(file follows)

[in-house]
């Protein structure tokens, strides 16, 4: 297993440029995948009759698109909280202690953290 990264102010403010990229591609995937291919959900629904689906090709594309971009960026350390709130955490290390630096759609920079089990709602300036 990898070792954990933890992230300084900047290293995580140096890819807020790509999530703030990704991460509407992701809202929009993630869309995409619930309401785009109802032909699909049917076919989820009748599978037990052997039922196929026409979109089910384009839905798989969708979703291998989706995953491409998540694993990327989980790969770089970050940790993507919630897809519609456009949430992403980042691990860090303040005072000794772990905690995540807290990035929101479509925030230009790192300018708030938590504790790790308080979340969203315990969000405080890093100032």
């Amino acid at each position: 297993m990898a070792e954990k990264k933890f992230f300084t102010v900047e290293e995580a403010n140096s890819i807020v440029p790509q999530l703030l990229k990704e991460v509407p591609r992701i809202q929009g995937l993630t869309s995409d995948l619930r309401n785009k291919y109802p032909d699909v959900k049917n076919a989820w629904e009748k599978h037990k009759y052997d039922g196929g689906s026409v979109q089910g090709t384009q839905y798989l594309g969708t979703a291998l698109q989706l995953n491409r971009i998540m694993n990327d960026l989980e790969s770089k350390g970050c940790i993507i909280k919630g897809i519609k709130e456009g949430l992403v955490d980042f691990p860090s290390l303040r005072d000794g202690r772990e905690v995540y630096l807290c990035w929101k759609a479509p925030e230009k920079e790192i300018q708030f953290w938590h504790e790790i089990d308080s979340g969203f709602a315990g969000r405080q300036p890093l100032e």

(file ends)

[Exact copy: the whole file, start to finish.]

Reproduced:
[in-house]
């Protein structure tokens, strides 16, 4: 297993440029995948009759698109909280202690953290 990264102010403010990229591609995937291919959900629904689906090709594309971009960026350390709130955490290390630096759609920079089990709602300036 990898070792954990933890992230300084900047290293995580140096890819807020790509999530703030990704991460509407992701809202929009993630869309995409619930309401785009109802032909699909049917076919989820009748599978037990052997039922196929026409979109089910384009839905798989969708979703291998989706995953491409998540694993990327989980790969770089970050940790993507919630897809519609456009949430992403980042691990860090303040005072000794772990905690995540807290990035929101479509925030230009790192300018708030938590504790790790308080979340969203315990969000405080890093100032």
């Amino acid at each position: 297993m990898a070792e954990k990264k933890f992230f300084t102010v900047e290293e995580a403010n140096s890819i807020v440029p790509q999530l703030l990229k990704e991460v509407p591609r992701i809202q929009g995937l993630t869309s995409d995948l619930r309401n785009k291919y109802p032909d699909v959900k049917n076919a989820w629904e009748k599978h037990k009759y052997d039922g196929g689906s026409v979109q089910g090709t384009q839905y798989l594309g969708t979703a291998l698109q989706l995953n491409r971009i998540m694993n990327d960026l989980e790969s770089k350390g970050c940790i993507i909280k919630g897809i519609k709130e456009g949430l992403v955490d980042f691990p860090s290390l303040r005072d000794g202690r772990e905690v995540y630096l807290c990035w929101k759609a479509p925030e230009k920079e790192i300018q708030f953290w938590h504790e790790i089990d308080s979340g969203f709602a315990g969000r405080q300036p890093l100032e």